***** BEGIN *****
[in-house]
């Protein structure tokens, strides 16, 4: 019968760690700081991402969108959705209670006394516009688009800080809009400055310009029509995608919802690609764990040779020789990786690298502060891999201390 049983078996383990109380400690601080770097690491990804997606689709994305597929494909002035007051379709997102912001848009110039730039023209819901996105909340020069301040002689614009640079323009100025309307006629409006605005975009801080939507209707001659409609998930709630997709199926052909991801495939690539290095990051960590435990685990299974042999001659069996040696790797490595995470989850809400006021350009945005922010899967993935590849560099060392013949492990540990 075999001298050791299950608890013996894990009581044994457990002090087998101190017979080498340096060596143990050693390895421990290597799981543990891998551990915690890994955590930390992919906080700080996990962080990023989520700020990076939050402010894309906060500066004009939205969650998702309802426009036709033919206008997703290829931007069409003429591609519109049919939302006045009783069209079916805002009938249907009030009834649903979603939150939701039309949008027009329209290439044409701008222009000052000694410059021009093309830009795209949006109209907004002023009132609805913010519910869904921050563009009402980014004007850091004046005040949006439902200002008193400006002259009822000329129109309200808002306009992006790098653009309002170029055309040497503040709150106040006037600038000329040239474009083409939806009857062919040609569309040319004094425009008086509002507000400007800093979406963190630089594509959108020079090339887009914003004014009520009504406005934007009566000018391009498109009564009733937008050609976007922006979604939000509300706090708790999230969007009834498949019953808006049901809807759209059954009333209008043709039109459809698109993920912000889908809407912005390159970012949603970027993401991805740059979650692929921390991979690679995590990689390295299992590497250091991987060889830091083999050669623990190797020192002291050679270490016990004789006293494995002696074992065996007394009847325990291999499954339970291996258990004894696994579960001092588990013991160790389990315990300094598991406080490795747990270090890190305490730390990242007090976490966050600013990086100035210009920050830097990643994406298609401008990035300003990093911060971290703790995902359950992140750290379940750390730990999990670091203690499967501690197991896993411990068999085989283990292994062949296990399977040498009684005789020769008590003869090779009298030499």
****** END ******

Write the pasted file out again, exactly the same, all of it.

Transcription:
[in-house]
């Protein structure tokens, strides 16, 4: 019968760690700081991402969108959705209670006394516009688009800080809009400055310009029509995608919802690609764990040779020789990786690298502060891999201390 049983078996383990109380400690601080770097690491990804997606689709994305597929494909002035007051379709997102912001848009110039730039023209819901996105909340020069301040002689614009640079323009100025309307006629409006605005975009801080939507209707001659409609998930709630997709199926052909991801495939690539290095990051960590435990685990299974042999001659069996040696790797490595995470989850809400006021350009945005922010899967993935590849560099060392013949492990540990 075999001298050791299950608890013996894990009581044994457990002090087998101190017979080498340096060596143990050693390895421990290597799981543990891998551990915690890994955590930390992919906080700080996990962080990023989520700020990076939050402010894309906060500066004009939205969650998702309802426009036709033919206008997703290829931007069409003429591609519109049919939302006045009783069209079916805002009938249907009030009834649903979603939150939701039309949008027009329209290439044409701008222009000052000694410059021009093309830009795209949006109209907004002023009132609805913010519910869904921050563009009402980014004007850091004046005040949006439902200002008193400006002259009822000329129109309200808002306009992006790098653009309002170029055309040497503040709150106040006037600038000329040239474009083409939806009857062919040609569309040319004094425009008086509002507000400007800093979406963190630089594509959108020079090339887009914003004014009520009504406005934007009566000018391009498109009564009733937008050609976007922006979604939000509300706090708790999230969007009834498949019953808006049901809807759209059954009333209008043709039109459809698109993920912000889908809407912005390159970012949603970027993401991805740059979650692929921390991979690679995590990689390295299992590497250091991987060889830091083999050669623990190797020192002291050679270490016990004789006293494995002696074992065996007394009847325990291999499954339970291996258990004894696994579960001092588990013991160790389990315990300094598991406080490795747990270090890190305490730390990242007090976490966050600013990086100035210009920050830097990643994406298609401008990035300003990093911060971290703790995902359950992140750290379940750390730990999990670091203690499967501690197991896993411990068999085989283990292994062949296990399977040498009684005789020769008590003869090779009298030499």